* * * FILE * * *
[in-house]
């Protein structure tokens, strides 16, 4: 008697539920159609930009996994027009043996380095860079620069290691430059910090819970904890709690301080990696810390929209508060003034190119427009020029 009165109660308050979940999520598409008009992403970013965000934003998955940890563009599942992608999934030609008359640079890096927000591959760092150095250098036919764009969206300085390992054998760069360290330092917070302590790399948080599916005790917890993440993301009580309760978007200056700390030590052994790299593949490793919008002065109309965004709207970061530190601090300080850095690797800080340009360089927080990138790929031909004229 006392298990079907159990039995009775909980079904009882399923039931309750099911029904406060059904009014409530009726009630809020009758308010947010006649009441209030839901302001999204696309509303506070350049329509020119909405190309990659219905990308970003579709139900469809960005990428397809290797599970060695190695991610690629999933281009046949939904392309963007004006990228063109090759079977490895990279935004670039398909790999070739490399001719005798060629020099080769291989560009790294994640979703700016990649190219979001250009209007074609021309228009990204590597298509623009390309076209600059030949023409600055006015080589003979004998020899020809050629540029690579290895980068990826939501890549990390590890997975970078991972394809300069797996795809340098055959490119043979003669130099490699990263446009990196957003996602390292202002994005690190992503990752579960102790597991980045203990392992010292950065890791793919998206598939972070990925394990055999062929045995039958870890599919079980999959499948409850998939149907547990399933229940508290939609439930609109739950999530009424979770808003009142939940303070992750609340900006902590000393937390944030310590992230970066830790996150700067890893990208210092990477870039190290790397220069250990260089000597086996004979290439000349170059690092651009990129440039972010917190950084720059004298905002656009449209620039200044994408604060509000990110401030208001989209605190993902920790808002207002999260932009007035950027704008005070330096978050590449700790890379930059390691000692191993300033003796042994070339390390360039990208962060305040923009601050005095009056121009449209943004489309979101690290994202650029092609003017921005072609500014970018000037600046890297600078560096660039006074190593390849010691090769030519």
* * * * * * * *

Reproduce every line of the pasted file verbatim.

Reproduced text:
[in-house]
């Protein structure tokens, strides 16, 4: 008697539920159609930009996994027009043996380095860079620069290691430059910090819970904890709690301080990696810390929209508060003034190119427009020029 009165109660308050979940999520598409008009992403970013965000934003998955940890563009599942992608999934030609008359640079890096927000591959760092150095250098036919764009969206300085390992054998760069360290330092917070302590790399948080599916005790917890993440993301009580309760978007200056700390030590052994790299593949490793919008002065109309965004709207970061530190601090300080850095690797800080340009360089927080990138790929031909004229 006392298990079907159990039995009775909980079904009882399923039931309750099911029904406060059904009014409530009726009630809020009758308010947010006649009441209030839901302001999204696309509303506070350049329509020119909405190309990659219905990308970003579709139900469809960005990428397809290797599970060695190695991610690629999933281009046949939904392309963007004006990228063109090759079977490895990279935004670039398909790999070739490399001719005798060629020099080769291989560009790294994640979703700016990649190219979001250009209007074609021309228009990204590597298509623009390309076209600059030949023409600055006015080589003979004998020899020809050629540029690579290895980068990826939501890549990390590890997975970078991972394809300069797996795809340098055959490119043979003669130099490699990263446009990196957003996602390292202002994005690190992503990752579960102790597991980045203990392992010292950065890791793919998206598939972070990925394990055999062929045995039958870890599919079980999959499948409850998939149907547990399933229940508290939609439930609109739950999530009424979770808003009142939940303070992750609340900006902590000393937390944030310590992230970066830790996150700067890893990208210092990477870039190290790397220069250990260089000597086996004979290439000349170059690092651009990129440039972010917190950084720059004298905002656009449209620039200044994408604060509000990110401030208001989209605190993902920790808002207002999260932009007035950027704008005070330096978050590449700790890379930059390691000692191993300033003796042994070339390390360039990208962060305040923009601050005095009056121009449209943004489309979101690290994202650029092609003017921005072609500014970018000037600046890297600078560096660039006074190593390849010691090769030519």